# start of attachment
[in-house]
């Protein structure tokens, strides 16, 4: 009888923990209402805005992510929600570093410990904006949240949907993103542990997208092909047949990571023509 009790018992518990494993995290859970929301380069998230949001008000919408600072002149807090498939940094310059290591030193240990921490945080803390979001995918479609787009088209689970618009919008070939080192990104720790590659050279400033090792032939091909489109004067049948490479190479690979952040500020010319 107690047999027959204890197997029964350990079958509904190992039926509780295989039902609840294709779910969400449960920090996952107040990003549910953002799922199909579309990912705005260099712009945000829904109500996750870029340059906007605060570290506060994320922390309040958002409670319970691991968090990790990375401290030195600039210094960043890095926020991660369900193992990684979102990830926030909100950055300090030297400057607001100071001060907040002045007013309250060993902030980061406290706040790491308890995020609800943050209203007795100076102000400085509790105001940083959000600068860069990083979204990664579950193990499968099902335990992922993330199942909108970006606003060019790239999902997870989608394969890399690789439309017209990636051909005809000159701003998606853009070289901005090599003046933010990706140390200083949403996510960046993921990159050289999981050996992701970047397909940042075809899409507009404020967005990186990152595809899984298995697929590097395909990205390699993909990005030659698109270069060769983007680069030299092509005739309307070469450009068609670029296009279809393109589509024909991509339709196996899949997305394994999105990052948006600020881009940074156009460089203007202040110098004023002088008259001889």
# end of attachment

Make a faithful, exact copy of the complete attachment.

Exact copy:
[in-house]
């Protein structure tokens, strides 16, 4: 009888923990209402805005992510929600570093410990904006949240949907993103542990997208092909047949990571023509 009790018992518990494993995290859970929301380069998230949001008000919408600072002149807090498939940094310059290591030193240990921490945080803390979001995918479609787009088209689970618009919008070939080192990104720790590659050279400033090792032939091909489109004067049948490479190479690979952040500020010319 107690047999027959204890197997029964350990079958509904190992039926509780295989039902609840294709779910969400449960920090996952107040990003549910953002799922199909579309990912705005260099712009945000829904109500996750870029340059906007605060570290506060994320922390309040958002409670319970691991968090990790990375401290030195600039210094960043890095926020991660369900193992990684979102990830926030909100950055300090030297400057607001100071001060907040002045007013309250060993902030980061406290706040790491308890995020609800943050209203007795100076102000400085509790105001940083959000600068860069990083979204990664579950193990499968099902335990992922993330199942909108970006606003060019790239999902997870989608394969890399690789439309017209990636051909005809000159701003998606853009070289901005090599003046933010990706140390200083949403996510960046993921990159050289999981050996992701970047397909940042075809899409507009404020967005990186990152595809899984298995697929590097395909990205390699993909990005030659698109270069060769983007680069030299092509005739309307070469450009068609670029296009279809393109589509024909991509339709196996899949997305394994999105990052948006600020881009940074156009460089203007202040110098004023002088008259001889």